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Series makes a comeback

BMW 6

August 13, 2004|by MALCOLM GUNN/Wheelbase Communications

We've patiently waited for more than a decade and it's finally here.

The new 6 Series is a first-class feast for the eyes and a refreshing treat for fans of those speeding Bavarian beauties with the propeller logo proudly attached to their hoods.

Not that BMW has been sitting around doing nothing all this time. Quite the contrary. Over the past few years we've been treated to a proliferation of more new models - everything from sports cars and sport-utility vehicles to luxury sedans - than you can think of. Everything, of course, except some sweet looking high-end, high-performance two-door stunner to gush over. Sure, the "entry-level" 3-Series includes a hot-looking coupe and convertible, but what if you wanted to crank it up a couple of notches?

There have been only vague memories of the exotic 8 Series coupe that faded to black in 1997, or the previous 6 Series that bowed out way back in 1989.

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Yes, it has been a long wait, but based on first impressions of the 2004 645Ci, BMW has totally redeemed itself. Visually, the new 6 Series more than does justice to the 6/8 branded coupes of old. It's also available in a gorgeous four-place convertible, a first for this series. The coupe version's low-slung fastback roofline appears to have been influenced by the Ferrari 575 Maranello, while the rest of the body, especially the rounded front fascia and none-too-subtle rear deck, takes a page from the the latest 5/7 Series sedans. It sounds like an odd combination, but all the pieces appear to work in harmony. In true BMW fashion, the bulging wheel openings are barely able to contain the car's 18-inch multi-spoke wheels matched with 45-series run-flat sneakers that eliminate the need to carry a spare.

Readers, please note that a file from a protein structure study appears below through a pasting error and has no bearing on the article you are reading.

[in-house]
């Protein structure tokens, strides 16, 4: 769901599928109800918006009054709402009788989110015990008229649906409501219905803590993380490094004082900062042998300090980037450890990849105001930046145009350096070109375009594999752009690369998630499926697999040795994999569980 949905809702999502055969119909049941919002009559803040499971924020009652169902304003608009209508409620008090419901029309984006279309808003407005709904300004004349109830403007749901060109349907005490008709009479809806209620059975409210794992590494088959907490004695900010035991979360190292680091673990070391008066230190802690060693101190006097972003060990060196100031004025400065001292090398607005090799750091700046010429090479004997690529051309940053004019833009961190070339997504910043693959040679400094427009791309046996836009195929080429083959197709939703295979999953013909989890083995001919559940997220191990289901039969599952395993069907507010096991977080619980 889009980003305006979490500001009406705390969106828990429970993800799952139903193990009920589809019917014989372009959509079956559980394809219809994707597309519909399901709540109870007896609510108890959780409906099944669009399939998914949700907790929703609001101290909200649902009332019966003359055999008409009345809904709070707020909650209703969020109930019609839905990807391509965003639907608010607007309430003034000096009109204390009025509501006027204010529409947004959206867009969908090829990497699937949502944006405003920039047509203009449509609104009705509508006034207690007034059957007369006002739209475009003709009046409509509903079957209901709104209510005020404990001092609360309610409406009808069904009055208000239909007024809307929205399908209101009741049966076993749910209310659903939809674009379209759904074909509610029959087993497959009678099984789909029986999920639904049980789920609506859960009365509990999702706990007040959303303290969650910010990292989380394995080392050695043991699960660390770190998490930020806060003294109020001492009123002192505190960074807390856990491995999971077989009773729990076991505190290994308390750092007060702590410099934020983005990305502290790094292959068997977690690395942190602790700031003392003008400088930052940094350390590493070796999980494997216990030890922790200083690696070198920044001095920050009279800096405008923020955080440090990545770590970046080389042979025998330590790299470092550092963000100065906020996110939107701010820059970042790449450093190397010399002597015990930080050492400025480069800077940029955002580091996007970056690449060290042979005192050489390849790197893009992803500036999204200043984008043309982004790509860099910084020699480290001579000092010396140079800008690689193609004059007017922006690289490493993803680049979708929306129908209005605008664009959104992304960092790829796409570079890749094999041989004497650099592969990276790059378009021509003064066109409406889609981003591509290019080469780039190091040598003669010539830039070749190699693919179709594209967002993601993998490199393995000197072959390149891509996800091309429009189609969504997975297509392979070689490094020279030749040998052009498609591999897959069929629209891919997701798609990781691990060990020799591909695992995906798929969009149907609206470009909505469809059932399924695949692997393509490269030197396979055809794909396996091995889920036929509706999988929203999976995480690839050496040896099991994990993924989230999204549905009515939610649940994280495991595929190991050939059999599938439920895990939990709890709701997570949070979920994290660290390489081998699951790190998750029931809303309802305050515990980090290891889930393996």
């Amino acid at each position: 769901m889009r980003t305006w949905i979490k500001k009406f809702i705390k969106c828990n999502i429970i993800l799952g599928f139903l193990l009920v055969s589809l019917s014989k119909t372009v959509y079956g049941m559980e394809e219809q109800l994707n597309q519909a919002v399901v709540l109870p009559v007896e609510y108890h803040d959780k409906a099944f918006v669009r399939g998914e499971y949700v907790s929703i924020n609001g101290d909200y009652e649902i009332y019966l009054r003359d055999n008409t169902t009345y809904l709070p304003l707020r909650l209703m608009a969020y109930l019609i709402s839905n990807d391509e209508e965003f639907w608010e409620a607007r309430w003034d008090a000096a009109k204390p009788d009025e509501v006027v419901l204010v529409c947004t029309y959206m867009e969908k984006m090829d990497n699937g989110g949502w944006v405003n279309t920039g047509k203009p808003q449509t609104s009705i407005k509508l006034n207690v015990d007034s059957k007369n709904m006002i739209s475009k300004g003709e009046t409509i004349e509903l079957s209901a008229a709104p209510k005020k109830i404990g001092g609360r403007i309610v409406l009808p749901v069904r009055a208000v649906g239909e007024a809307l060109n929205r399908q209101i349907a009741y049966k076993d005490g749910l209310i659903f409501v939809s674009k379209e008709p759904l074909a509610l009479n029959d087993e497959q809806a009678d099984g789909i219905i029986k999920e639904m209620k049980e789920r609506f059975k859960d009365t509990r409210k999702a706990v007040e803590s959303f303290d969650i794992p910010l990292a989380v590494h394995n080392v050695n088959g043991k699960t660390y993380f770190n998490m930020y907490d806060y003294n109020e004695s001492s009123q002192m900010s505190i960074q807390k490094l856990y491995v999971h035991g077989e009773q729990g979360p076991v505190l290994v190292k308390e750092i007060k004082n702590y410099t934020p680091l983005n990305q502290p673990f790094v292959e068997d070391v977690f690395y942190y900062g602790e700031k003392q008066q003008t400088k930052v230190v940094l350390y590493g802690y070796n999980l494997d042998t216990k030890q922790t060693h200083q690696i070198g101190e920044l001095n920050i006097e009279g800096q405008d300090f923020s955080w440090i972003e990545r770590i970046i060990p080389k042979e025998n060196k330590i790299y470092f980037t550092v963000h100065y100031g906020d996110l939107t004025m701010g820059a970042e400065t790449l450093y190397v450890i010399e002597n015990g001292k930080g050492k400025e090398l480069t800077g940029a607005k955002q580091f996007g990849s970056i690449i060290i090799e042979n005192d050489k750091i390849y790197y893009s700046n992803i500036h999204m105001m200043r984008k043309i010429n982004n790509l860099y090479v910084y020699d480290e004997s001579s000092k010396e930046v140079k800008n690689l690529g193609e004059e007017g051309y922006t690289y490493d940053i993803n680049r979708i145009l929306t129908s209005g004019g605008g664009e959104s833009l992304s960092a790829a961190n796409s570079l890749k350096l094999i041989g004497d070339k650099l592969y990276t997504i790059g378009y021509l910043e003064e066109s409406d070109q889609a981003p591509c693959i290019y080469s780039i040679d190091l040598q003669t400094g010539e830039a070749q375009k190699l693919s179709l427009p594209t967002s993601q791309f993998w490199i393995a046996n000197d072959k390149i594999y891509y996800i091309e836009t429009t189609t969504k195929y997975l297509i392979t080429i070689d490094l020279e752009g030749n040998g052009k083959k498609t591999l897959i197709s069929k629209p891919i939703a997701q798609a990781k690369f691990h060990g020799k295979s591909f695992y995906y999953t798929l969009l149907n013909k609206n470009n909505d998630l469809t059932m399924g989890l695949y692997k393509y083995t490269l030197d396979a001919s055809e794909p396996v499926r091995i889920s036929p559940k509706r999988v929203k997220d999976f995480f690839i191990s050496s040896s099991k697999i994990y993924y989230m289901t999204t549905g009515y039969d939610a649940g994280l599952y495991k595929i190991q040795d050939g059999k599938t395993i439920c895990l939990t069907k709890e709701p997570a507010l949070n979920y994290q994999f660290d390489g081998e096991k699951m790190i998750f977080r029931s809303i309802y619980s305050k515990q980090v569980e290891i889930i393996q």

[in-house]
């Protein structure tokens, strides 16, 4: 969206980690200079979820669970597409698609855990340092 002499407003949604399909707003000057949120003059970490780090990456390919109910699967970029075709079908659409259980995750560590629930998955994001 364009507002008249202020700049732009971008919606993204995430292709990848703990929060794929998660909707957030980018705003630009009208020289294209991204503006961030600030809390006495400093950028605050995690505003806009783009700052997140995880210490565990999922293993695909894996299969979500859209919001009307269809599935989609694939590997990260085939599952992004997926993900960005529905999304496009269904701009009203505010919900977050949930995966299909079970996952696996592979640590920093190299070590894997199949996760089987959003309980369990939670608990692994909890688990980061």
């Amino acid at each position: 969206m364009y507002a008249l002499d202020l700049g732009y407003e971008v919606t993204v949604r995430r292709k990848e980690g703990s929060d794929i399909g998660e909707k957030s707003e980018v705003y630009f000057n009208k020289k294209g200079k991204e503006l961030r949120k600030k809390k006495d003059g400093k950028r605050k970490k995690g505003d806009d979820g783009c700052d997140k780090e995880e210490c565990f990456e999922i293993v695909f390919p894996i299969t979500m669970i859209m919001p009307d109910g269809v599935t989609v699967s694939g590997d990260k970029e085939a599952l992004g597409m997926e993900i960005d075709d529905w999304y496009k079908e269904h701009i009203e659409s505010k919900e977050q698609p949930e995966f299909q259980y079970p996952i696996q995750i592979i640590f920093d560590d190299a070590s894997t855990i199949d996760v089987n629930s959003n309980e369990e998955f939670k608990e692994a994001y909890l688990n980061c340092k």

The interior brims with typical BMW attention to detail, including beautifully trimmed leather seats and, of course, every power-operated control you can think of. Also featured is the latest version of iDrive, BMW's single rotary control knob that works in tandem with a video screen to display and operate a variety of onboard systems, including stereo, climate control and navigation.

Stability and traction control are part of the standard suspension package as is Active Roll Stabilization, which reduces body lean during cornering.

The sole powerplant is a 4.4-liter double-overhead-cam V-8, an engine that sees duty in BMW's 545i and 745i sedans. With 325 horsepower and 330 lb.-ft. of torque under your right foot, the company claims the coupe will scoot to 60 mph in 5.5 seconds (a half-second longer for the heavier convertible).

There might be one engine, but customers can pick from three different transmissions: a traditional six-speed manual; a six-speed paddle-shifted sequential manual that works without a clutch pedal; or a six-speed automatic with a manual-shift mode.

Options are limited to a head-up display that projects speed and other vital information onto the windshield, wood interior trim (dark or light birch), premium surround-sound system and heated front seats and steering wheel.

As with most BMWs, a sport package is also available. Open your wallet and upgraded seats magically appear as does exterior brightwork, 19-inch wheels and an active steering system that adjusts the ratio according to vehicle speed.

The return of the 6 Series brings with it a strong dose of high-end spice and sizzle that has been absent from BMW's lineup for far too long.

With the new coupe/convertible 6 Series, the excitement level is off the scale.

The wait is over. All is forgiven.

© 2004, Wheelbase Communications

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